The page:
Douglas fir steps with amphitheater seating ascend from the entry to the cafeteria. Photography by Connie Zhou.
Google and ZGF Architects had already worked together on six projects, but this would be the largest effort that either had ever undertaken in the realm of adaptive reuse. “The outcome was unknown when we embarked on the project,” Google project executive R.G. Kahoe says. “But we knew we could do something amazing, a moon-shot idea, as well as being the correct stewards for the building.”
Source: Google’s New LA Office Takes Flight Thanks to Hangar Transformation by ZGF Architects
Courtesy of Google
As if that weren’t enough to draw your eyes upward, there are several dozen beautiful wooden “glu-lam” arches that climb the walls, which were built in 1943, when the hangar was originally created (the building was used by Howard Hughes to construct the H4 Hercules, known as the “Spruce Goose,” which famously flew only once for less than a minute).
Source: Inside Google’s Playa Vista Offices: Haunted Stairwells, Paper Airplane Pads | Hollywood Reporter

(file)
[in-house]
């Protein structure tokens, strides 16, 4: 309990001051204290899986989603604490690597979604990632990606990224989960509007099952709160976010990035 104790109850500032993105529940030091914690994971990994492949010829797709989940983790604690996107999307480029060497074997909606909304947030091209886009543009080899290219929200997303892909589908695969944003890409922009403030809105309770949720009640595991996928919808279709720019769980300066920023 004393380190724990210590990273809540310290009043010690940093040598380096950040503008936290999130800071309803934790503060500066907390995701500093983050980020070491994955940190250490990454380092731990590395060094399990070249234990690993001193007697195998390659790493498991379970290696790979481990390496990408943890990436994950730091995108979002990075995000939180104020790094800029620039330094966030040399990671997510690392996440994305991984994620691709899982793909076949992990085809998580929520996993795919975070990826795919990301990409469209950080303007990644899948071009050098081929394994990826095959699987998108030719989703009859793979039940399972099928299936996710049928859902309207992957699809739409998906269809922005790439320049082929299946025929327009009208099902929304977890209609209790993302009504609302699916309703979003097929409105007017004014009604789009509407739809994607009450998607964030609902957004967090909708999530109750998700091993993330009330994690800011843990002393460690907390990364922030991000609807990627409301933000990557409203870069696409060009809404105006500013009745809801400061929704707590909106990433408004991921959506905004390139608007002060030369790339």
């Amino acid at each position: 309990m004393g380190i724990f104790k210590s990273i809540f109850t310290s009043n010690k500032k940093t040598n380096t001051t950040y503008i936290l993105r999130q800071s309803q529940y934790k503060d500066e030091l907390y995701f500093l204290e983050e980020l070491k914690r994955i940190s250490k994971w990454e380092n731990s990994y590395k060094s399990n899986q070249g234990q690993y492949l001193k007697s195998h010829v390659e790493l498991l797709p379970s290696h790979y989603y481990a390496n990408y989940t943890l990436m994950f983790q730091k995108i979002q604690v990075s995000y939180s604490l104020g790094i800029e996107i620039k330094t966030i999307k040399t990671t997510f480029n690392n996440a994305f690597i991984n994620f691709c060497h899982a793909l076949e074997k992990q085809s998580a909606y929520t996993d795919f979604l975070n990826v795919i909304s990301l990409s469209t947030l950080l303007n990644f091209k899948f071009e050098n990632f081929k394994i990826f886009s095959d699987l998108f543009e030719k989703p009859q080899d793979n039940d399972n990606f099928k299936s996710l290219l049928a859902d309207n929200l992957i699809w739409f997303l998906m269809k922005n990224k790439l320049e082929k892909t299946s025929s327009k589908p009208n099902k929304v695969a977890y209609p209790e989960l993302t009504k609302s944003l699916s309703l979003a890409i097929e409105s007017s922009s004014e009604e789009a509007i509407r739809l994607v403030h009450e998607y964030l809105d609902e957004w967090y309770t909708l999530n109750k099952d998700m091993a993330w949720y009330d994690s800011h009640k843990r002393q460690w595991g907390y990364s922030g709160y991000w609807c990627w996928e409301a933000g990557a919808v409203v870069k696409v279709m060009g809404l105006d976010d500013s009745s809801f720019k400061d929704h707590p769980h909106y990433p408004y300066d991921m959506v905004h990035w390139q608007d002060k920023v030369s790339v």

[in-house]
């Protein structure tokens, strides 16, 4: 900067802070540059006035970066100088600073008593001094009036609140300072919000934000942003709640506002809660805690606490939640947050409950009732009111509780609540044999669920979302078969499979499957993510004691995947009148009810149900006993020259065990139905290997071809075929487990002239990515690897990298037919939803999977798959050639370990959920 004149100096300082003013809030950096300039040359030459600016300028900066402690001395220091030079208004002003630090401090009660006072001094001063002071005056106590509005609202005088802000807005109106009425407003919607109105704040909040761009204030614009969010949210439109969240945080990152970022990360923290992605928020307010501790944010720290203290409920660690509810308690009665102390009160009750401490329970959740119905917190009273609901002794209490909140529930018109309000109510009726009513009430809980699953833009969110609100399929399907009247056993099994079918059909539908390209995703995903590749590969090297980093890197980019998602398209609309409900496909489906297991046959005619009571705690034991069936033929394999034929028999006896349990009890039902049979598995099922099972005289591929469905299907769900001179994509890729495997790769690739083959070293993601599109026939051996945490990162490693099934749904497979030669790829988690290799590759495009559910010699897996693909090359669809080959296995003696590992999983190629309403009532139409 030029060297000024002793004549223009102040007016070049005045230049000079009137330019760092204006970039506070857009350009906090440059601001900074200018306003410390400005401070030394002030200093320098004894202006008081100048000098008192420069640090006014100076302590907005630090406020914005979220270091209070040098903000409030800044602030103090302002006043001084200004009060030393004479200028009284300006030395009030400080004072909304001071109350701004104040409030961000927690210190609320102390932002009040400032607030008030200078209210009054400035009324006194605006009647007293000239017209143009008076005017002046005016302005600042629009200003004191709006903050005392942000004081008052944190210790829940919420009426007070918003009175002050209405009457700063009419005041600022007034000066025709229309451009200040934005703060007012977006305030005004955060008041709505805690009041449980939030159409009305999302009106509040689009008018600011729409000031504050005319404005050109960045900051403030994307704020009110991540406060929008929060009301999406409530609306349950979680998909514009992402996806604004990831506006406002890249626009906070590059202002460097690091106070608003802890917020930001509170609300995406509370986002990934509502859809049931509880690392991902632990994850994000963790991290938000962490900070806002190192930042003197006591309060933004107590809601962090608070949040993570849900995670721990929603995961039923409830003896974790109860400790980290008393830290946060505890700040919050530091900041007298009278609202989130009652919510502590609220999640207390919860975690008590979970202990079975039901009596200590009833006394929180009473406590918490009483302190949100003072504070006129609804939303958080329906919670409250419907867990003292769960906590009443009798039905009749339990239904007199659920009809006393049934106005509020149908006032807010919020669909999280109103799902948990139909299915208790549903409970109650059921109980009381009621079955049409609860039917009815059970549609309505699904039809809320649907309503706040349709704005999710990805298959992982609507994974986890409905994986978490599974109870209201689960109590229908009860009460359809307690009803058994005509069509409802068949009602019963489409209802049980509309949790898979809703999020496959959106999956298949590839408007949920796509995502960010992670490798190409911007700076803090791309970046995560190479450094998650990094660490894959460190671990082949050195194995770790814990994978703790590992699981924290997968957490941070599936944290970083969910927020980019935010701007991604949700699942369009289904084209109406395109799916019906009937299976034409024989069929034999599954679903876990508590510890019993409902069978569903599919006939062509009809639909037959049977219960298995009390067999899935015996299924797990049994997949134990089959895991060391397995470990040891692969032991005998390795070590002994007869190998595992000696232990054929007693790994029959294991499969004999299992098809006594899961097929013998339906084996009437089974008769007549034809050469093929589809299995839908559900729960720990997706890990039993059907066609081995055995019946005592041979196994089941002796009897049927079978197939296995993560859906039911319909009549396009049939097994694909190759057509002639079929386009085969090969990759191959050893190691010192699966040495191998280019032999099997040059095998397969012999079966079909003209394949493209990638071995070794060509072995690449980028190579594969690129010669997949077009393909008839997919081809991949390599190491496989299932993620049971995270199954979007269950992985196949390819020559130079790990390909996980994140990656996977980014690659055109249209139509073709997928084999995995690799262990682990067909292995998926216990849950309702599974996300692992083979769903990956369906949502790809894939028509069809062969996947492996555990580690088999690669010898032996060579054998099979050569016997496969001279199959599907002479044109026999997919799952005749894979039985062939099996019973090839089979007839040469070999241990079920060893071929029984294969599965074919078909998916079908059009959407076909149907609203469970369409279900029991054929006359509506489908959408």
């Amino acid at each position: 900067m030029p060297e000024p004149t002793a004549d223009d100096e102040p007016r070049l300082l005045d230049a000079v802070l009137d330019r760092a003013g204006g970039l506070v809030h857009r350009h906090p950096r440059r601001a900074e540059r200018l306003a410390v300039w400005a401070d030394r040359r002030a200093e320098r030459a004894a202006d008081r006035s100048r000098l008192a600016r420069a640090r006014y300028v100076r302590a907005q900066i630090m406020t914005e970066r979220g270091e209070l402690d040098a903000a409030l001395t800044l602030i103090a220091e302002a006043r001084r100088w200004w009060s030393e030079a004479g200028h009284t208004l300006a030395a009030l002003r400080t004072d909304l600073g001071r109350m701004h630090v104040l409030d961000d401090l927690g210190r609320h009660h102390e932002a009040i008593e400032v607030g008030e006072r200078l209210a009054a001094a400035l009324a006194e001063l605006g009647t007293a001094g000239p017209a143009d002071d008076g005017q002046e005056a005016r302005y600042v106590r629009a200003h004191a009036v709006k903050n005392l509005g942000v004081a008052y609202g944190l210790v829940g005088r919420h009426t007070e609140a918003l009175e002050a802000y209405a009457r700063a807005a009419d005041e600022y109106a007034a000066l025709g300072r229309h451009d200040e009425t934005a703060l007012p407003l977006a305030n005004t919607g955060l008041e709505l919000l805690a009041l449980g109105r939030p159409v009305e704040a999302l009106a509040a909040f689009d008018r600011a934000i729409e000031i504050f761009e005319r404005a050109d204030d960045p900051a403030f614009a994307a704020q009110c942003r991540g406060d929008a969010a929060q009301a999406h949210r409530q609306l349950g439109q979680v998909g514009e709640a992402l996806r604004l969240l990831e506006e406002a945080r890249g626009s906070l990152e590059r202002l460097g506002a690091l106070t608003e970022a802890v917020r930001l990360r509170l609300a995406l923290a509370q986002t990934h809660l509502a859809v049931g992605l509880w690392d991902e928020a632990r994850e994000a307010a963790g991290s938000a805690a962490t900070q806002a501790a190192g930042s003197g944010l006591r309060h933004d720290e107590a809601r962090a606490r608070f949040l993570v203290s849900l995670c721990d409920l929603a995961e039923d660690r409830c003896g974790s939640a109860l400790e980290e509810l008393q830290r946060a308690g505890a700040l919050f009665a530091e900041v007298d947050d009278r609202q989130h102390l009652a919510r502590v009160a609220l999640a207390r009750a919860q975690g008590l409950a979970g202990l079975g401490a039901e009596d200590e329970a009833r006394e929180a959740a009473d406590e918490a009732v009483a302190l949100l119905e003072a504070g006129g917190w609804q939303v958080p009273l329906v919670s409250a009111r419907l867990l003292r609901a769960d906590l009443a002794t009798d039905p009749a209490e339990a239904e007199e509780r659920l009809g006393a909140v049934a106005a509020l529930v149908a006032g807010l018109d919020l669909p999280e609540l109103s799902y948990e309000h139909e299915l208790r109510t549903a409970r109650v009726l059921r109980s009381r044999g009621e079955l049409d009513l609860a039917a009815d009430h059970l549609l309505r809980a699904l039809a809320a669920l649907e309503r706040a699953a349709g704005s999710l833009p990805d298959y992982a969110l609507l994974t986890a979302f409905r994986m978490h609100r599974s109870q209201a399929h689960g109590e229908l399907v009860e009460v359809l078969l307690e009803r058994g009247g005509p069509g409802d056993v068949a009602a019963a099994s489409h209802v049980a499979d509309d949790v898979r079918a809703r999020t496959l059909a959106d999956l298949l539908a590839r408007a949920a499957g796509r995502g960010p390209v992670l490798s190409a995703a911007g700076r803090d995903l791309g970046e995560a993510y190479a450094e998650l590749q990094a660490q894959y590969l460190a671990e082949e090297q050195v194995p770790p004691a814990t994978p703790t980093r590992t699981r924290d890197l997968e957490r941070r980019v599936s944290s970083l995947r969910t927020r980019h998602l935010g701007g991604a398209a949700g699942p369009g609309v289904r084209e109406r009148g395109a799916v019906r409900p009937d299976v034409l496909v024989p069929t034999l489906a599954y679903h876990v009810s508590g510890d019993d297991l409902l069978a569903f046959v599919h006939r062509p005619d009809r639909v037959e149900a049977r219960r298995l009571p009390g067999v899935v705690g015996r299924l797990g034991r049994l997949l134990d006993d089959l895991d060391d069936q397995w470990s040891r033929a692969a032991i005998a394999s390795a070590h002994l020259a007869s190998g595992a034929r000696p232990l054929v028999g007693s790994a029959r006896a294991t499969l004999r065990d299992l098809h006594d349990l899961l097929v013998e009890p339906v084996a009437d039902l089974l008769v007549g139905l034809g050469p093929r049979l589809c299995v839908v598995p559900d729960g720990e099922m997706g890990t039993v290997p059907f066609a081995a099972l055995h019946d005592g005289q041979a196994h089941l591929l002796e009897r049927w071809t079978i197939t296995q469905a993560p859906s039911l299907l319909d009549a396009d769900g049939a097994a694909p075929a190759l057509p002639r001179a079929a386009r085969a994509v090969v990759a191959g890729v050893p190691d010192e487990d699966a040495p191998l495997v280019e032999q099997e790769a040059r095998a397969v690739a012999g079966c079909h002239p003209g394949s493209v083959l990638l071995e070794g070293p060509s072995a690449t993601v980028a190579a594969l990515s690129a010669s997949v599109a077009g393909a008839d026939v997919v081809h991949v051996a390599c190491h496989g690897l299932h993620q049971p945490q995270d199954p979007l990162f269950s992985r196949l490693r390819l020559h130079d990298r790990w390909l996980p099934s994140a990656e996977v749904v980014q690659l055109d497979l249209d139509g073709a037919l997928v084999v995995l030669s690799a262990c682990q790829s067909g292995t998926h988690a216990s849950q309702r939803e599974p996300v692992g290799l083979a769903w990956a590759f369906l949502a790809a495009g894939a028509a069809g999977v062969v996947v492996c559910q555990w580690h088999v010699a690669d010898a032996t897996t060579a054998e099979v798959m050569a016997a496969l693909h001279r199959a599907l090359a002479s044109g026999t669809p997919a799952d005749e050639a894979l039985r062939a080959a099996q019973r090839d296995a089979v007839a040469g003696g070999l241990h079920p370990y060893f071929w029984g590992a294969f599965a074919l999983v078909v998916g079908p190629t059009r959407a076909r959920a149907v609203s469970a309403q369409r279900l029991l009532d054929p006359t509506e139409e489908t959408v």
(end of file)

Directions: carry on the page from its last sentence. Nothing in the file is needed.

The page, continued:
The hangar that used to house the Spruce Goose (Photo by Mike Hume via the LAist Featured Photos pool on Flickr)
The hangar is massive, with an area of 319,000-square-feet. It had to be huge because The Spruce Goose had eight propeller engines and a wingspan longer than a football field, according to The History Channel. Google is expected to use the hangar as an expansion of its L.A. offices. There is no word about a move-in date, or what the company will do with the adjacent land it purchased in 2014.
Source: Google Is Moving Into The Spruce Goose’s Massive Hangar: LAist